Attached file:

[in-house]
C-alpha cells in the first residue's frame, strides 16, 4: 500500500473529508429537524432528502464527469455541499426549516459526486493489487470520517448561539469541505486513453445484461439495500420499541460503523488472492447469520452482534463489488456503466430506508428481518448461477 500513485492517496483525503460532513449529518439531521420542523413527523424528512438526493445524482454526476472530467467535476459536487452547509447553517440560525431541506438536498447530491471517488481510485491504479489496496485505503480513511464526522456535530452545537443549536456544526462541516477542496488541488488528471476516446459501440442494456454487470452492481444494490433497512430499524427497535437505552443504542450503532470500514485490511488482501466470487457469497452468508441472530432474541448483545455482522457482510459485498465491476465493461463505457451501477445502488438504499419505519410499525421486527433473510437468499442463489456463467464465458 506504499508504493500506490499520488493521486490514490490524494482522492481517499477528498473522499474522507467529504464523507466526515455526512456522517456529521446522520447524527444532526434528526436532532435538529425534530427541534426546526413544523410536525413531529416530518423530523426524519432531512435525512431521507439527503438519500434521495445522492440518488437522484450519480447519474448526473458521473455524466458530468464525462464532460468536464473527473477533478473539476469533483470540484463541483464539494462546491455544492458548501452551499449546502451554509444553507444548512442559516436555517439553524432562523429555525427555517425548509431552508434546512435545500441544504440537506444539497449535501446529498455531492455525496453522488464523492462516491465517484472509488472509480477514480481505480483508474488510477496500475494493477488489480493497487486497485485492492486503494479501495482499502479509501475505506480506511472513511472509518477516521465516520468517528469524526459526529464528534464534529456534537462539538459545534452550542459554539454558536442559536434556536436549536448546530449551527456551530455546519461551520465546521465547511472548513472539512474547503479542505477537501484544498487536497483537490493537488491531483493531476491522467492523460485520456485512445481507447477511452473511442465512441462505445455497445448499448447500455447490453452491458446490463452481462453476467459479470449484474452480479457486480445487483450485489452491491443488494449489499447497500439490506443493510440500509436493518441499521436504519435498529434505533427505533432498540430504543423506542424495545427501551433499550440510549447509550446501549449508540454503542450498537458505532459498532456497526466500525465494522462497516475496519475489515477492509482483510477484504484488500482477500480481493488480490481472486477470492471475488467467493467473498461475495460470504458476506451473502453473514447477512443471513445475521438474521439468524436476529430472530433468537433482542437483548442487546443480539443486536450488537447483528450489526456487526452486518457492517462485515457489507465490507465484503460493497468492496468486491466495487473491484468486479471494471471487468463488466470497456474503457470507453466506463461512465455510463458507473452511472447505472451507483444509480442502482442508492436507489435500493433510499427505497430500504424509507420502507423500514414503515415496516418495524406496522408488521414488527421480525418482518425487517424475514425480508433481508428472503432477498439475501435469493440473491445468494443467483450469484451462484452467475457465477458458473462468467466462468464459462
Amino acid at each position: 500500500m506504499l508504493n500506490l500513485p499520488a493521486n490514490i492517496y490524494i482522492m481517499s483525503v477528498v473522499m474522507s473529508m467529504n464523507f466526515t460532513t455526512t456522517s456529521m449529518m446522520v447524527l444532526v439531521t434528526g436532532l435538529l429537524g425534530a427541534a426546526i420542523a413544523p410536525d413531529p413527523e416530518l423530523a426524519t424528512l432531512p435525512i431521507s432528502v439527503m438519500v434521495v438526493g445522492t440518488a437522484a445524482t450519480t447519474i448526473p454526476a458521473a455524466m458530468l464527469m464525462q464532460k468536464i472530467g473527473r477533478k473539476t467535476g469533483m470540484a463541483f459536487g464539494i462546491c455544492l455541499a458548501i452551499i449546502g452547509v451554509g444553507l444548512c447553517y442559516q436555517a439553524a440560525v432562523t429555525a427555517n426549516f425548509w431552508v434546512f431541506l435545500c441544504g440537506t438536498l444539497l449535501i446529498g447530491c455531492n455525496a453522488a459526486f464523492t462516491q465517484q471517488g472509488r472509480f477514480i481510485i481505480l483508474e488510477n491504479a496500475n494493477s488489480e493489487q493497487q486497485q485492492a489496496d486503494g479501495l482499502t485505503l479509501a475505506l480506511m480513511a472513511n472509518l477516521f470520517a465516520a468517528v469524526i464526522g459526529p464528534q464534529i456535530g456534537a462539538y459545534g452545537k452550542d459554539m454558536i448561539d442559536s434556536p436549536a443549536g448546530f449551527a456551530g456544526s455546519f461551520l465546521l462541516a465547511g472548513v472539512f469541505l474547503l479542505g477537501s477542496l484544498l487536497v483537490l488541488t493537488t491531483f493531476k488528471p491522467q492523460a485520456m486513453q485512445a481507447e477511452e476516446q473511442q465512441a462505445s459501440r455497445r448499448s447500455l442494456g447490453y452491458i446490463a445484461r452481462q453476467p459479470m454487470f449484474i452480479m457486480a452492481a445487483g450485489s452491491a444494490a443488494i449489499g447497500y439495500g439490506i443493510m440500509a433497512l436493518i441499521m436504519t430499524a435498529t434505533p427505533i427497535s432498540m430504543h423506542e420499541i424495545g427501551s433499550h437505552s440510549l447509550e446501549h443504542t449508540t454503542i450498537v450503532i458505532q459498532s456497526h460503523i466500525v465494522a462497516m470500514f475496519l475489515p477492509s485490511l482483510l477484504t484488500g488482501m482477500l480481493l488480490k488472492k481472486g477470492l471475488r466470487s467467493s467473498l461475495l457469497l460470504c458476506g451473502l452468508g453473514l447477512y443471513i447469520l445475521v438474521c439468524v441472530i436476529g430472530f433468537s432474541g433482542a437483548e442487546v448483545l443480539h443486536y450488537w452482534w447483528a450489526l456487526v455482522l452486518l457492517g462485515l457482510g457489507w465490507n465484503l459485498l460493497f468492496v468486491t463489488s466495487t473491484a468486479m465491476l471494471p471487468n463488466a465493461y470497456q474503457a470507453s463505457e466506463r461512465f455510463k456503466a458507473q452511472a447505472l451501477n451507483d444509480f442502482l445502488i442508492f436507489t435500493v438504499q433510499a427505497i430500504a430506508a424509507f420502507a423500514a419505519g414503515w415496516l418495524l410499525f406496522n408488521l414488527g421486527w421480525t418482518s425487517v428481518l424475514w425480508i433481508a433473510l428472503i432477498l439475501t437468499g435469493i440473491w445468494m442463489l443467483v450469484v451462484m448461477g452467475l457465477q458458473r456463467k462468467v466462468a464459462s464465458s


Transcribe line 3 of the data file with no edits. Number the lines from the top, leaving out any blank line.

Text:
Amino acid at each position: 500500500m506504499l508504493n500506490l500513485p499520488a493521486n490514490i492517496y490524494i482522492m481517499s483525503v477528498v473522499m474522507s473529508m467529504n464523507f466526515t460532513t455526512t456522517s456529521m449529518m446522520v447524527l444532526v439531521t434528526g436532532l435538529l429537524g425534530a427541534a426546526i420542523a413544523p410536525d413531529p413527523e416530518l423530523a426524519t424528512l432531512p435525512i431521507s432528502v439527503m438519500v434521495v438526493g445522492t440518488a437522484a445524482t450519480t447519474i448526473p454526476a458521473a455524466m458530468l464527469m464525462q464532460k468536464i472530467g473527473r477533478k473539476t467535476g469533483m470540484a463541483f459536487g464539494i462546491c455544492l455541499a458548501i452551499i449546502g452547509v451554509g444553507l444548512c447553517y442559516q436555517a439553524a440560525v432562523t429555525a427555517n426549516f425548509w431552508v434546512f431541506l435545500c441544504g440537506t438536498l444539497l449535501i446529498g447530491c455531492n455525496a453522488a459526486f464523492t462516491q465517484q471517488g472509488r472509480f477514480i481510485i481505480l483508474e488510477n491504479a496500475n494493477s488489480e493489487q493497487q486497485q485492492a489496496d486503494g479501495l482499502t485505503l479509501a475505506l480506511m480513511a472513511n472509518l477516521f470520517a465516520a468517528v469524526i464526522g459526529p464528534q464534529i456535530g456534537a462539538y459545534g452545537k452550542d459554539m454558536i448561539d442559536s434556536p436549536a443549536g448546530f449551527a456551530g456544526s455546519f461551520l465546521l462541516a465547511g472548513v472539512f469541505l474547503l479542505g477537501s477542496l484544498l487536497v483537490l488541488t493537488t491531483f493531476k488528471p491522467q492523460a485520456m486513453q485512445a481507447e477511452e476516446q473511442q465512441a462505445s459501440r455497445r448499448s447500455l442494456g447490453y452491458i446490463a445484461r452481462q453476467p459479470m454487470f449484474i452480479m457486480a452492481a445487483g450485489s452491491a444494490a443488494i449489499g447497500y439495500g439490506i443493510m440500509a433497512l436493518i441499521m436504519t430499524a435498529t434505533p427505533i427497535s432498540m430504543h423506542e420499541i424495545g427501551s433499550h437505552s440510549l447509550e446501549h443504542t449508540t454503542i450498537v450503532i458505532q459498532s456497526h460503523i466500525v465494522a462497516m470500514f475496519l475489515p477492509s485490511l482483510l477484504t484488500g488482501m482477500l480481493l488480490k488472492k481472486g477470492l471475488r466470487s467467493s467473498l461475495l457469497l460470504c458476506g451473502l452468508g453473514l447477512y443471513i447469520l445475521v438474521c439468524v441472530i436476529g430472530f433468537s432474541g433482542a437483548e442487546v448483545l443480539h443486536y450488537w452482534w447483528a450489526l456487526v455482522l452486518l457492517g462485515l457482510g457489507w465490507n465484503l459485498l460493497f468492496v468486491t463489488s466495487t473491484a468486479m465491476l471494471p471487468n463488466a465493461y470497456q474503457a470507453s463505457e466506463r461512465f455510463k456503466a458507473q452511472a447505472l451501477n451507483d444509480f442502482l445502488i442508492f436507489t435500493v438504499q433510499a427505497i430500504a430506508a424509507f420502507a423500514a419505519g414503515w415496516l418495524l410499525f406496522n408488521l414488527g421486527w421480525t418482518s425487517v428481518l424475514w425480508i433481508a433473510l428472503i432477498l439475501t437468499g435469493i440473491w445468494m442463489l443467483v450469484v451462484m448461477g452467475l457465477q458458473r456463467k462468467v466462468a464459462s464465458s